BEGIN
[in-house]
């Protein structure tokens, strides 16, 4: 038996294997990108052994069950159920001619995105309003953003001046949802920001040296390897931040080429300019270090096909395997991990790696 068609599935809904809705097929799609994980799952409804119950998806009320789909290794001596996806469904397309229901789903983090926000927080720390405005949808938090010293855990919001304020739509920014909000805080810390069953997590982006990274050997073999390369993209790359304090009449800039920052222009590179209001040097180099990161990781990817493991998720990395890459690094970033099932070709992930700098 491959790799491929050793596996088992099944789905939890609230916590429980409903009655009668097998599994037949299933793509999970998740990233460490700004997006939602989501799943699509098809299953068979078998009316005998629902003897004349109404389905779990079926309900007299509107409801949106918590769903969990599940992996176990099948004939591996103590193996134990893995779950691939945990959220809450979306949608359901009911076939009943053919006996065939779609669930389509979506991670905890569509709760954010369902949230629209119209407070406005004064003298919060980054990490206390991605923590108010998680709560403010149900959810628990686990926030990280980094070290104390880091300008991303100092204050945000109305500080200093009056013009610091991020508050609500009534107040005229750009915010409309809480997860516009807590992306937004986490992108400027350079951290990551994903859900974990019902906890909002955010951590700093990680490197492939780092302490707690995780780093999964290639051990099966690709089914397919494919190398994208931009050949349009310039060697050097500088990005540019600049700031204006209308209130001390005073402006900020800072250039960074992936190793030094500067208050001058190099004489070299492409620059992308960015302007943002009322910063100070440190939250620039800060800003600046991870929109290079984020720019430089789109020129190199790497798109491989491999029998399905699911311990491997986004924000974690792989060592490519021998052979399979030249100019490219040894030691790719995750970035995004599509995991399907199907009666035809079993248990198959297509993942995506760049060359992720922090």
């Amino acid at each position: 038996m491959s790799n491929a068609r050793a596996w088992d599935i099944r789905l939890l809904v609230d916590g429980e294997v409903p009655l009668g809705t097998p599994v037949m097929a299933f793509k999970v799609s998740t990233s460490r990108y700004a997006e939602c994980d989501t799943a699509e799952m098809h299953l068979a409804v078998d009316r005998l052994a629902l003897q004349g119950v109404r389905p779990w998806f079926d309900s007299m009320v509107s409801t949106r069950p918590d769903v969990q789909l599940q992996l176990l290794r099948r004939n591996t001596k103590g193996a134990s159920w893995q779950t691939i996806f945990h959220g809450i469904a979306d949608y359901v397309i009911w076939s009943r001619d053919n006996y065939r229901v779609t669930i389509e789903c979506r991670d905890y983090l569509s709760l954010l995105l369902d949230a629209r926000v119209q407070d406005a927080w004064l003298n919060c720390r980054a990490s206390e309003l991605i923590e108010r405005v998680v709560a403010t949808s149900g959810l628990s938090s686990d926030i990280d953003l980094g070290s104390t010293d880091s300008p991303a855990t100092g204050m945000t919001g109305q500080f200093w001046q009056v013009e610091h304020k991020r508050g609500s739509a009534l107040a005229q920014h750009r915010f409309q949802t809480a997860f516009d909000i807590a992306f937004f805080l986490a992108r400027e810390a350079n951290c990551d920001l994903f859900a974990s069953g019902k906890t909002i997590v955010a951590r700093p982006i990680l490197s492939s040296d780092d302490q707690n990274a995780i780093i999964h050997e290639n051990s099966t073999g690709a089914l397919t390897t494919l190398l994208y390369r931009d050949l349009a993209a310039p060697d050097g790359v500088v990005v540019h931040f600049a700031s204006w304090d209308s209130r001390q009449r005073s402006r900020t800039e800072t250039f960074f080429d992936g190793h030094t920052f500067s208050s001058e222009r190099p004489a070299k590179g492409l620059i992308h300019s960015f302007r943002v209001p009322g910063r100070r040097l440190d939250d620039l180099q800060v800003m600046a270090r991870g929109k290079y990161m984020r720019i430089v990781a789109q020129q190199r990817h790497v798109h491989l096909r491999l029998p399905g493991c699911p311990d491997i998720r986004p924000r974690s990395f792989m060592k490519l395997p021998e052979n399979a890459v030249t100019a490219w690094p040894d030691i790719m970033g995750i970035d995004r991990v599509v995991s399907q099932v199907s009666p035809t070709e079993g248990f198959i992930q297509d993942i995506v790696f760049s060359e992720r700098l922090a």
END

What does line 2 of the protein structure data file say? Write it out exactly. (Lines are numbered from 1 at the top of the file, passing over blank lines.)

């Protein structure tokens, strides 16, 4: 038996294997990108052994069950159920001619995105309003953003001046949802920001040296390897931040080429300019270090096909395997991990790696 068609599935809904809705097929799609994980799952409804119950998806009320789909290794001596996806469904397309229901789903983090926000927080720390405005949808938090010293855990919001304020739509920014909000805080810390069953997590982006990274050997073999390369993209790359304090009449800039920052222009590179209001040097180099990161990781990817493991998720990395890459690094970033099932070709992930700098 491959790799491929050793596996088992099944789905939890609230916590429980409903009655009668097998599994037949299933793509999970998740990233460490700004997006939602989501799943699509098809299953068979078998009316005998629902003897004349109404389905779990079926309900007299509107409801949106918590769903969990599940992996176990099948004939591996103590193996134990893995779950691939945990959220809450979306949608359901009911076939009943053919006996065939779609669930389509979506991670905890569509709760954010369902949230629209119209407070406005004064003298919060980054990490206390991605923590108010998680709560403010149900959810628990686990926030990280980094070290104390880091300008991303100092204050945000109305500080200093009056013009610091991020508050609500009534107040005229750009915010409309809480997860516009807590992306937004986490992108400027350079951290990551994903859900974990019902906890909002955010951590700093990680490197492939780092302490707690995780780093999964290639051990099966690709089914397919494919190398994208931009050949349009310039060697050097500088990005540019600049700031204006209308209130001390005073402006900020800072250039960074992936190793030094500067208050001058190099004489070299492409620059992308960015302007943002009322910063100070440190939250620039800060800003600046991870929109290079984020720019430089789109020129190199790497798109491989491999029998399905699911311990491997986004924000974690792989060592490519021998052979399979030249100019490219040894030691790719995750970035995004599509995991399907199907009666035809079993248990198959297509993942995506760049060359992720922090």